Holy Ground

Every church is a blessing. When we enter a sanctuary, we enter holy ground. Because this ground is healing, it wants to heal us. A ground that is free from all harmful things and influences, for we are in God’s house. In every religion there are sacred spaces. And there are traditions that make us notice that we are entering a different space. Jews put on their hats, Muslims take off their shoes, Christians take holy water to remember their baptism. It is good to have such thresholds that remind us not to just stumble into the room as if we were walking on an ordinary street.

“God said to Moses: Do not come near! Remove your sandals from your feet, for the place where you stand is holy ground.” (Exodus 3:5)

Following God’s command, we humans try to keep holy places clean and intact. However, we do not succeed 100 percent. When we enter, we carry ourselves into the sacred space, bringing with us many things that are not perfect. However, the reason a sacred space is sacred is God alone. It is He, it is His presence that changes everything. The same is true for the liturgy. We celebrate it as beautifully, meaningfully, and reverently as possible, and yet it doesn’t even come close to the heavenly liturgy. Therefore, at the beginning of each liturgy, we open ourselves to God, let Him take away our sins, and “cleanse” us to be fully open to His healing power.

So what can we do when we enter a sanctuary? The threshold is our chance: stop for a moment! Notice how you are, who you are, and acknowledge God’s presence. God is here, God dwells here, he wants to heal you, he wants to do good to you. Do not let this opportunity pass. As you stand in the sacred space, God is constantly trying to draw you closer to Himself and restore your integrity, your joy and your love. As we leave the church, perhaps we can say with Jacob: “Truly, the Lord is in this place and I did not know it! How awesome this place is! This is nothing else but the house of God, the gateway to heaven!” (Genesis 28:16-17)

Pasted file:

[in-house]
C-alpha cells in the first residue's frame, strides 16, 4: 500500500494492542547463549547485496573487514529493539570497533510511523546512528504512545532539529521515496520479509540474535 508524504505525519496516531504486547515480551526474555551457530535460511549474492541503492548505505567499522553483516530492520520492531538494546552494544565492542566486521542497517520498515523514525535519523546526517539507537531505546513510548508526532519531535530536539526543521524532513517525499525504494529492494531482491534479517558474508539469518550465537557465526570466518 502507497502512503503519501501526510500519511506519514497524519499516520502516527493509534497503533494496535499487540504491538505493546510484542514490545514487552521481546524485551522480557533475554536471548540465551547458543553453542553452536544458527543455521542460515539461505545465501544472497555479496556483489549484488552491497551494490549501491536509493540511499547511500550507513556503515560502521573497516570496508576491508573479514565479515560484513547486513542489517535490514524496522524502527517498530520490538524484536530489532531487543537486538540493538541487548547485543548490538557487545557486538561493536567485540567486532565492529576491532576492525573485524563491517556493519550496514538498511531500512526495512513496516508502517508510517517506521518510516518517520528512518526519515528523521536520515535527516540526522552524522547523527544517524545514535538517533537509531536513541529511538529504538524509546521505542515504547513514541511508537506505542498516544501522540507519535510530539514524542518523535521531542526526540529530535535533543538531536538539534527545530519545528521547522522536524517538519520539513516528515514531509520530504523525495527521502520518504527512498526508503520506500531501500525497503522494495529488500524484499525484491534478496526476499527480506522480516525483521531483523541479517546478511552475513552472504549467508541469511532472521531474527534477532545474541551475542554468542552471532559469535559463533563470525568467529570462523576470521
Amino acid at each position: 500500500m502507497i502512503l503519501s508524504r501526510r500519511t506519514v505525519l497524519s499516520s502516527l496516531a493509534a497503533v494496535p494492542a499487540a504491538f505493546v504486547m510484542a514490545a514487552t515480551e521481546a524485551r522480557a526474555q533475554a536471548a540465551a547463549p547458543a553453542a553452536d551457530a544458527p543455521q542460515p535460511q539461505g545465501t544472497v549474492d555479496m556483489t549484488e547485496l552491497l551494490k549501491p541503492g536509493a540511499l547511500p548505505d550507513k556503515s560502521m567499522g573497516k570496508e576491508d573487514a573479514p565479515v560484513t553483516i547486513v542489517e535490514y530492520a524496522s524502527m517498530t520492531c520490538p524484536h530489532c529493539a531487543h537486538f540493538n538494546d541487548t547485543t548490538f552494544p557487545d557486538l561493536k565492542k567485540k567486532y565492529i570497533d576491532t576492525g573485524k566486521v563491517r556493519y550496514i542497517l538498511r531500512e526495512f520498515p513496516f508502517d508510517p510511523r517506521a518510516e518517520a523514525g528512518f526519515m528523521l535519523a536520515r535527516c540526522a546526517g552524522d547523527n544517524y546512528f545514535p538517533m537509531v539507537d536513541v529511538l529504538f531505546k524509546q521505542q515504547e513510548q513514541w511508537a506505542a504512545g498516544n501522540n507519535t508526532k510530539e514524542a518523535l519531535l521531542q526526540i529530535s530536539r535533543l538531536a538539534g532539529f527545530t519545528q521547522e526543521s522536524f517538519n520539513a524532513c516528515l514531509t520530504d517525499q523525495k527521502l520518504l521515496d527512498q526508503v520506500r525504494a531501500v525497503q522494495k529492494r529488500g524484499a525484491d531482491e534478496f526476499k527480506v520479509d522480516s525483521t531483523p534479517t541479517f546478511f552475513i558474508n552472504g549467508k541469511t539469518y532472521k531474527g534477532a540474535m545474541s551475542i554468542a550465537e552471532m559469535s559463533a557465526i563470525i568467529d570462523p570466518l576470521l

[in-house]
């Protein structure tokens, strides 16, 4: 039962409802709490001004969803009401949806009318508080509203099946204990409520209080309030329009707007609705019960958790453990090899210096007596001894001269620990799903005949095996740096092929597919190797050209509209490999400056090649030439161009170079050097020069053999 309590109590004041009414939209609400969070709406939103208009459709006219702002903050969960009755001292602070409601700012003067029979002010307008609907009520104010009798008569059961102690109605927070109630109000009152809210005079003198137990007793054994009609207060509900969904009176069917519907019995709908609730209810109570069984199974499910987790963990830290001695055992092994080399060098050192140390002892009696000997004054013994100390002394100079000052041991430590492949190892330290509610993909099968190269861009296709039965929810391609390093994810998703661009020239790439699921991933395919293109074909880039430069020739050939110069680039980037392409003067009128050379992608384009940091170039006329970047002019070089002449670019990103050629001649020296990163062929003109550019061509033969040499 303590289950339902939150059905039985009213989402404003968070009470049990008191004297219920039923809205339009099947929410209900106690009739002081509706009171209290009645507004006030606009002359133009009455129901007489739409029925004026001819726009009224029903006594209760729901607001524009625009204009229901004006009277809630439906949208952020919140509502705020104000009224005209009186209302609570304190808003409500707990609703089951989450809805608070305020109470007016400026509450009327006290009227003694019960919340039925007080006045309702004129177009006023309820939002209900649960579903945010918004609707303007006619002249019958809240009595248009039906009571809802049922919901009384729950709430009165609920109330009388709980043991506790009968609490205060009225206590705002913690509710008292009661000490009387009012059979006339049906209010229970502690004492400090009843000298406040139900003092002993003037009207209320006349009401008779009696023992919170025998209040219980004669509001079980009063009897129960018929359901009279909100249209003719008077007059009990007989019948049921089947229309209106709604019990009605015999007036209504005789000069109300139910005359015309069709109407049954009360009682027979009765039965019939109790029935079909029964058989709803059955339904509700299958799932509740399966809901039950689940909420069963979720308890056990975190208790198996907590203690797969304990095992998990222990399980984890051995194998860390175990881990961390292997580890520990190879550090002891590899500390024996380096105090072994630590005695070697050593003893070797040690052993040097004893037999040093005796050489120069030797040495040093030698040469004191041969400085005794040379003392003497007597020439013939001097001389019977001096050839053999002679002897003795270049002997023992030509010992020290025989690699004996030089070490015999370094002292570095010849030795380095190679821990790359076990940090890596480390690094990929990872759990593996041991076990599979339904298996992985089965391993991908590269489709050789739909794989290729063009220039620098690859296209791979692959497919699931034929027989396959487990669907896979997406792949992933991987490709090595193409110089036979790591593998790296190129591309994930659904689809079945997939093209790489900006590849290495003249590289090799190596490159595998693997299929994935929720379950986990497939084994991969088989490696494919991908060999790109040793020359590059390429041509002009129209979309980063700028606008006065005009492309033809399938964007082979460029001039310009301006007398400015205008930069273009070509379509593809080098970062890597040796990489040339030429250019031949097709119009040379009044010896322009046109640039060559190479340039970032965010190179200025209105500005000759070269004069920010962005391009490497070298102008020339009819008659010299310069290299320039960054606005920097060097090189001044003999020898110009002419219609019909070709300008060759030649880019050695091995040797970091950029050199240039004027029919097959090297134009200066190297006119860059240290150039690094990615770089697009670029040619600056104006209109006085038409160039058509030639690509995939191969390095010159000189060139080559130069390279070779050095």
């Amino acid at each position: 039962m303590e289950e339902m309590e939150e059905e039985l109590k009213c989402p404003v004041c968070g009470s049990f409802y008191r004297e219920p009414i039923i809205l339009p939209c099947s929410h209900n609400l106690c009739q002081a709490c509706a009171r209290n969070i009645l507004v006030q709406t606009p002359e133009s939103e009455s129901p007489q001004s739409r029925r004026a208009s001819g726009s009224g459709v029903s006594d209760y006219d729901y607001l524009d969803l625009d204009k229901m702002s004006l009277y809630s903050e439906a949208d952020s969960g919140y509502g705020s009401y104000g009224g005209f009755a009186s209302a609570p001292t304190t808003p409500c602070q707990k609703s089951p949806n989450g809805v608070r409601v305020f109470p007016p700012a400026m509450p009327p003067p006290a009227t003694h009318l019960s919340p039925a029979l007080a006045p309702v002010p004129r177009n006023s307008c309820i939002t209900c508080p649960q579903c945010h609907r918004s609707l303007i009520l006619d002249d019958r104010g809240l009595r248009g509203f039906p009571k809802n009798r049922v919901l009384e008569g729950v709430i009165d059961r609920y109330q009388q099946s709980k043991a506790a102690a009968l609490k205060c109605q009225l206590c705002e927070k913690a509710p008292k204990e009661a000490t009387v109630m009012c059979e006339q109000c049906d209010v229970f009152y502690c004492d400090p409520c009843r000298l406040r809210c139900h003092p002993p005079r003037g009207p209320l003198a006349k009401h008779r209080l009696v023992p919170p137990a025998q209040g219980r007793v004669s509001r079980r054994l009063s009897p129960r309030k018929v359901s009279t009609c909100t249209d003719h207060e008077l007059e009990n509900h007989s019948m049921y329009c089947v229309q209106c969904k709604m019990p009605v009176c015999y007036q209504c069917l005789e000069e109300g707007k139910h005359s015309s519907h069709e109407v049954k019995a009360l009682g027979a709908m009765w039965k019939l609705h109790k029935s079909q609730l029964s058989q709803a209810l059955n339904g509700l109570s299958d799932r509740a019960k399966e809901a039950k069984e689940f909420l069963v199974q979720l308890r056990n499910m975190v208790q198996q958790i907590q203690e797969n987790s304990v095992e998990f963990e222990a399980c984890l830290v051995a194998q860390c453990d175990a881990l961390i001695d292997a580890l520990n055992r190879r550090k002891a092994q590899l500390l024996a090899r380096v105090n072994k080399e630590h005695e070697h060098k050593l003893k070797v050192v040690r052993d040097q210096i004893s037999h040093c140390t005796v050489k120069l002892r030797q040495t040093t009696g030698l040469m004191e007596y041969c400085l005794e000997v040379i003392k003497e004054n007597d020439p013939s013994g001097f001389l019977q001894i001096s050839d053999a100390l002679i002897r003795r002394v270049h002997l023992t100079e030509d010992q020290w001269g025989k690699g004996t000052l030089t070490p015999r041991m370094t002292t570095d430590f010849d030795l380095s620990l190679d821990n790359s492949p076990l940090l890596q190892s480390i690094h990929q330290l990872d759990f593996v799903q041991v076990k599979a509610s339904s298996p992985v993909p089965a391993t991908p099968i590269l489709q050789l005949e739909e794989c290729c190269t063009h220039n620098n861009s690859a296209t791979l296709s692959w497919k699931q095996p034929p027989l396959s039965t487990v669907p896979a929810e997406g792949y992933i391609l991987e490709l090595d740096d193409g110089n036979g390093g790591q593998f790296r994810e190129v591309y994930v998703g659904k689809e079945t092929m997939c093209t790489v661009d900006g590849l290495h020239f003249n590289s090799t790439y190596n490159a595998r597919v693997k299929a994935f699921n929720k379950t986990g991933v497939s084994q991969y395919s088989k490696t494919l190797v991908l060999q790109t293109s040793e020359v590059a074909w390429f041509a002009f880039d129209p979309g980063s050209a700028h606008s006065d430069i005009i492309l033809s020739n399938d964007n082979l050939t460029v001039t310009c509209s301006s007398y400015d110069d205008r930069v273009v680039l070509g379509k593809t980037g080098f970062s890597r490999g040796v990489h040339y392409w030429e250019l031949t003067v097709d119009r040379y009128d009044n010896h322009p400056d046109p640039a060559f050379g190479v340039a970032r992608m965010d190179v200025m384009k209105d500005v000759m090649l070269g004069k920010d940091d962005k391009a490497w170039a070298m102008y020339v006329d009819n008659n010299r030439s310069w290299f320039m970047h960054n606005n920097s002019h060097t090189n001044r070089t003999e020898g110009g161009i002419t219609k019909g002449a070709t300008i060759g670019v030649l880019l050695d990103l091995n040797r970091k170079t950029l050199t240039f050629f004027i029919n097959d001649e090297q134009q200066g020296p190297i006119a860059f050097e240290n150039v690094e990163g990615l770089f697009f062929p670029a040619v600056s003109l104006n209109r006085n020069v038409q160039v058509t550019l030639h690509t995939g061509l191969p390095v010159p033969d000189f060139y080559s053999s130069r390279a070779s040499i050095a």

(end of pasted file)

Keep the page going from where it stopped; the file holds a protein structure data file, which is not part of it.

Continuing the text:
Lord, I thank you for all who care for sacred spaces: sacristans, those who clean the churches, those who pray in the churches and make sure they are more than mere museums, priests, deacons, all who are committed to worship you. I ask that you help me to pass by often to greet you and enjoy your presence. Amen.

How lovely your dwelling,
    O Lord of hosts!
My soul yearns and pines
    for the courts of the Lord.
My heart and flesh cry out
    for the living God.
As the sparrow finds a home
    and the swallow a nest to settle her young,
My home is by your altars,
    Lord of hosts, my king and my God!
Blessed are those who dwell in your house!
    They never cease to praise you.

Psalm 84:2-5